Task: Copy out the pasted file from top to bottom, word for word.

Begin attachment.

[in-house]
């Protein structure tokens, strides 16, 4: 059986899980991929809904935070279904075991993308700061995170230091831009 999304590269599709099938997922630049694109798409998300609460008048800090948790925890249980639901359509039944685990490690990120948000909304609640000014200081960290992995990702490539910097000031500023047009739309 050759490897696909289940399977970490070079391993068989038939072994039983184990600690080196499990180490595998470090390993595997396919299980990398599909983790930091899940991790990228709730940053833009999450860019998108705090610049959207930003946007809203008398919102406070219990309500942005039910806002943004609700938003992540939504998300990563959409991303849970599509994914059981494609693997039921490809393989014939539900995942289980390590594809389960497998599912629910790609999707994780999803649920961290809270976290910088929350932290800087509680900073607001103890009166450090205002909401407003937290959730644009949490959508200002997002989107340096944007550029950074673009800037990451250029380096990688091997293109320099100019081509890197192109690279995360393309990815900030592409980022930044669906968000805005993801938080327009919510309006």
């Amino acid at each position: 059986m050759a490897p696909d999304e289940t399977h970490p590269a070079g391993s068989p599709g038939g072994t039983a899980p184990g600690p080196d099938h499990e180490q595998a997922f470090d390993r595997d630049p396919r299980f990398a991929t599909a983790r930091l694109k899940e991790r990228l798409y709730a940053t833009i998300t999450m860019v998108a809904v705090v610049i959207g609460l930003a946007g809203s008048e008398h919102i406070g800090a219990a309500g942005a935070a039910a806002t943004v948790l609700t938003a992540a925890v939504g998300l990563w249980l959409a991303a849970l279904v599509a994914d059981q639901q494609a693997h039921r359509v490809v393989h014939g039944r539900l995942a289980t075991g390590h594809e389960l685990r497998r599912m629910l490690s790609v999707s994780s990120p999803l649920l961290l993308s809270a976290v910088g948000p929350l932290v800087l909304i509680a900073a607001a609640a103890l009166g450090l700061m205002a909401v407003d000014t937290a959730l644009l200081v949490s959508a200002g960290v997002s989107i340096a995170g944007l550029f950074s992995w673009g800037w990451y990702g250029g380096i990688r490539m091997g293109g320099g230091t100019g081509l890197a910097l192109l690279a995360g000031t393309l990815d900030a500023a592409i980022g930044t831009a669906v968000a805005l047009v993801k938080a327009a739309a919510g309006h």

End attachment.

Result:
[in-house]
């Protein structure tokens, strides 16, 4: 059986899980991929809904935070279904075991993308700061995170230091831009 999304590269599709099938997922630049694109798409998300609460008048800090948790925890249980639901359509039944685990490690990120948000909304609640000014200081960290992995990702490539910097000031500023047009739309 050759490897696909289940399977970490070079391993068989038939072994039983184990600690080196499990180490595998470090390993595997396919299980990398599909983790930091899940991790990228709730940053833009999450860019998108705090610049959207930003946007809203008398919102406070219990309500942005039910806002943004609700938003992540939504998300990563959409991303849970599509994914059981494609693997039921490809393989014939539900995942289980390590594809389960497998599912629910790609999707994780999803649920961290809270976290910088929350932290800087509680900073607001103890009166450090205002909401407003937290959730644009949490959508200002997002989107340096944007550029950074673009800037990451250029380096990688091997293109320099100019081509890197192109690279995360393309990815900030592409980022930044669906968000805005993801938080327009919510309006």
């Amino acid at each position: 059986m050759a490897p696909d999304e289940t399977h970490p590269a070079g391993s068989p599709g038939g072994t039983a899980p184990g600690p080196d099938h499990e180490q595998a997922f470090d390993r595997d630049p396919r299980f990398a991929t599909a983790r930091l694109k899940e991790r990228l798409y709730a940053t833009i998300t999450m860019v998108a809904v705090v610049i959207g609460l930003a946007g809203s008048e008398h919102i406070g800090a219990a309500g942005a935070a039910a806002t943004v948790l609700t938003a992540a925890v939504g998300l990563w249980l959409a991303a849970l279904v599509a994914d059981q639901q494609a693997h039921r359509v490809v393989h014939g039944r539900l995942a289980t075991g390590h594809e389960l685990r497998r599912m629910l490690s790609v999707s994780s990120p999803l649920l961290l993308s809270a976290v910088g948000p929350l932290v800087l909304i509680a900073a607001a609640a103890l009166g450090l700061m205002a909401v407003d000014t937290a959730l644009l200081v949490s959508a200002g960290v997002s989107i340096a995170g944007l550029f950074s992995w673009g800037w990451y990702g250029g380096i990688r490539m091997g293109g320099g230091t100019g081509l890197a910097l192109l690279a995360g000031t393309l990815d900030a500023a592409i980022g930044t831009a669906v968000a805005l047009v993801k938080a327009a739309a919510g309006h």